30 November 2011, Sweetcrude, LAGOS — Except the Nigerian government urgently creates aggressive policies of hydrocarbon reserves replacement, the country could see its crude oil reserves drying up in the next 37 years – 2048.
Geologists and other industry stakeholders, who are raising the alarm, are worried that, with a production output of 2.5 million barrels of oil equivalent per day, Nigeria currently depletes about 1 billion barrels of crude oil annually from its 37.2 billion barrels of hydrocarbon reserves.
One of the worried stakeholders is Mr. Guy Maurice, Managing Director of Total Upstream Companies in Nigeria. who said at the opening of the 29th Annual International Conference and Exhibition of the Nigerian Association of Petroleum Explorationists, Tuesday, in Lagos, that Nigeria should make reserves replacement a priority.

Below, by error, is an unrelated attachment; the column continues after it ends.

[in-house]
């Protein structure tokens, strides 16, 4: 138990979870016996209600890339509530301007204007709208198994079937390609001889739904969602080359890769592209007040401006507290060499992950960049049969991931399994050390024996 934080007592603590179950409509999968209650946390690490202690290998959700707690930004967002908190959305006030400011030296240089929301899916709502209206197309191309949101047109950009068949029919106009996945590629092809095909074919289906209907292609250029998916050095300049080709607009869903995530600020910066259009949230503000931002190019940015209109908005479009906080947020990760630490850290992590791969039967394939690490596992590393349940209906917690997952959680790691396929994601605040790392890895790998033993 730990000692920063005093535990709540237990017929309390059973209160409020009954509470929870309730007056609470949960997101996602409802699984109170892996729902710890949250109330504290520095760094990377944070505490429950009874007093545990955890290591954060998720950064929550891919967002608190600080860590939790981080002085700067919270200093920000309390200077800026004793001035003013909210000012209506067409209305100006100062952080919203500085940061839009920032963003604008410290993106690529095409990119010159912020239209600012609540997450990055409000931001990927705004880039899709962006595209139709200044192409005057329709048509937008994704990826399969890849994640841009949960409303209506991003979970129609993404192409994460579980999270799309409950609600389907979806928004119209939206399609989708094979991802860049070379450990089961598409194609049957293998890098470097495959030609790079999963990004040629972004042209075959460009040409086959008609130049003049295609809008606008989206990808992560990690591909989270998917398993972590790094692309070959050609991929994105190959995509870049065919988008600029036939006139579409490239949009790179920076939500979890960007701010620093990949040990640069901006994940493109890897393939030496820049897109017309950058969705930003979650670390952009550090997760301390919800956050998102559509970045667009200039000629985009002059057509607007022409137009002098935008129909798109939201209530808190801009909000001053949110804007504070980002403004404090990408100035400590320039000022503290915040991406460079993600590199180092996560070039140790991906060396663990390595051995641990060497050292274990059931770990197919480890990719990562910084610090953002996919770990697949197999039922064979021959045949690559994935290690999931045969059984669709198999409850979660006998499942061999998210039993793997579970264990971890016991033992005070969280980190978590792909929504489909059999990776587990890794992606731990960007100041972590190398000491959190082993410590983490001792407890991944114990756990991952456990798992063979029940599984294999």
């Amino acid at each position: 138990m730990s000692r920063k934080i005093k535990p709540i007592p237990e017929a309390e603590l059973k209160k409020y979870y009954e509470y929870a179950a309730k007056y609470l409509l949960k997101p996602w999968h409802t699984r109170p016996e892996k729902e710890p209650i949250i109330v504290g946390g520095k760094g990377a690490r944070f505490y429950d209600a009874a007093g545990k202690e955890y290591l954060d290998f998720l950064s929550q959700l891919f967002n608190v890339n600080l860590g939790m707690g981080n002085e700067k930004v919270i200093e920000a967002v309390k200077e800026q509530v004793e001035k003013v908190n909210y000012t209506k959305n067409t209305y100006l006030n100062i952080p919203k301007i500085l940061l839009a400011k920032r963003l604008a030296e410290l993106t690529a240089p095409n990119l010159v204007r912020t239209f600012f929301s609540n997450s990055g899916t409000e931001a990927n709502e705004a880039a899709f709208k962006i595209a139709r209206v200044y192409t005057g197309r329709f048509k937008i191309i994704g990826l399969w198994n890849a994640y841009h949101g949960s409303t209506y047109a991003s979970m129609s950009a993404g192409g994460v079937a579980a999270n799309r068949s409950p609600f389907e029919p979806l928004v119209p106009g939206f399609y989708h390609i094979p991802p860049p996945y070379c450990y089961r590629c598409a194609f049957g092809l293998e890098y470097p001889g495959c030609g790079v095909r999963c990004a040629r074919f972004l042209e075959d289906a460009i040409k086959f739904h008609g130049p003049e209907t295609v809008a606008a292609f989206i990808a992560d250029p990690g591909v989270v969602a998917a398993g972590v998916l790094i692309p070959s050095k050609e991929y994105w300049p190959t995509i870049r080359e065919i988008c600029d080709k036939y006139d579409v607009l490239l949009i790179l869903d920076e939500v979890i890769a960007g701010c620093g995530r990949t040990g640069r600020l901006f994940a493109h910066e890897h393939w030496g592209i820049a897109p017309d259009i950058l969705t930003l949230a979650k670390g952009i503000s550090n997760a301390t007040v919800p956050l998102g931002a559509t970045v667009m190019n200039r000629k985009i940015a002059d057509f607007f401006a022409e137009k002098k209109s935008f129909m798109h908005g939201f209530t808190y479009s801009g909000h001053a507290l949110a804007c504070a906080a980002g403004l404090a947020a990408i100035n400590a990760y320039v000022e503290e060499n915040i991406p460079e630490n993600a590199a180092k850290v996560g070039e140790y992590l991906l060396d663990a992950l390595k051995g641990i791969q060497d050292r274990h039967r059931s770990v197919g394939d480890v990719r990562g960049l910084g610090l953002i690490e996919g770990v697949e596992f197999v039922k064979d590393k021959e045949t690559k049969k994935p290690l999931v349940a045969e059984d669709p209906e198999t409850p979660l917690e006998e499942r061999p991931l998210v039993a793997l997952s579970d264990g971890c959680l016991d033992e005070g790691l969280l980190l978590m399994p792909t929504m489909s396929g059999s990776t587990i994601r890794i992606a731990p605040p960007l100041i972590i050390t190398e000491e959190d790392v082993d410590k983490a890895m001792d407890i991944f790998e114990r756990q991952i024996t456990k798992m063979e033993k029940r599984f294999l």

According to him, policies must be put in place for industry to gain a lot of time in the contracting cycle, especially by drastically shortening and reducing the time to access rigs for exploration in the Nigerian waters.
“If we take a critical look at perspectives for growing reserves in the next decade, the answer is exploration, exploration and more explorations to run parallel to development projects, which are also becoming more and more expensive to execute, due to slippages in complex contractual environment, couple with security challenges,” he said.
Several stakeholders and operators in the nation’s oil and gas sector lamented the highly noticeable absence of the Federal Government, especially the Minister of Petroleum Resources, Mrs Diezani Allison-Madueke, and the Group Managing Director of the Nigerian National Petroleum Corporation (NNPC), Mr. Austen Oniwon, from the opening ceremony.
The conference which had the theme “Perspectives on Growing Hydrocarbon Reserves in the Next Decade” is one of the annual major conferences and exhibition in the Nigerian oil and gas industry.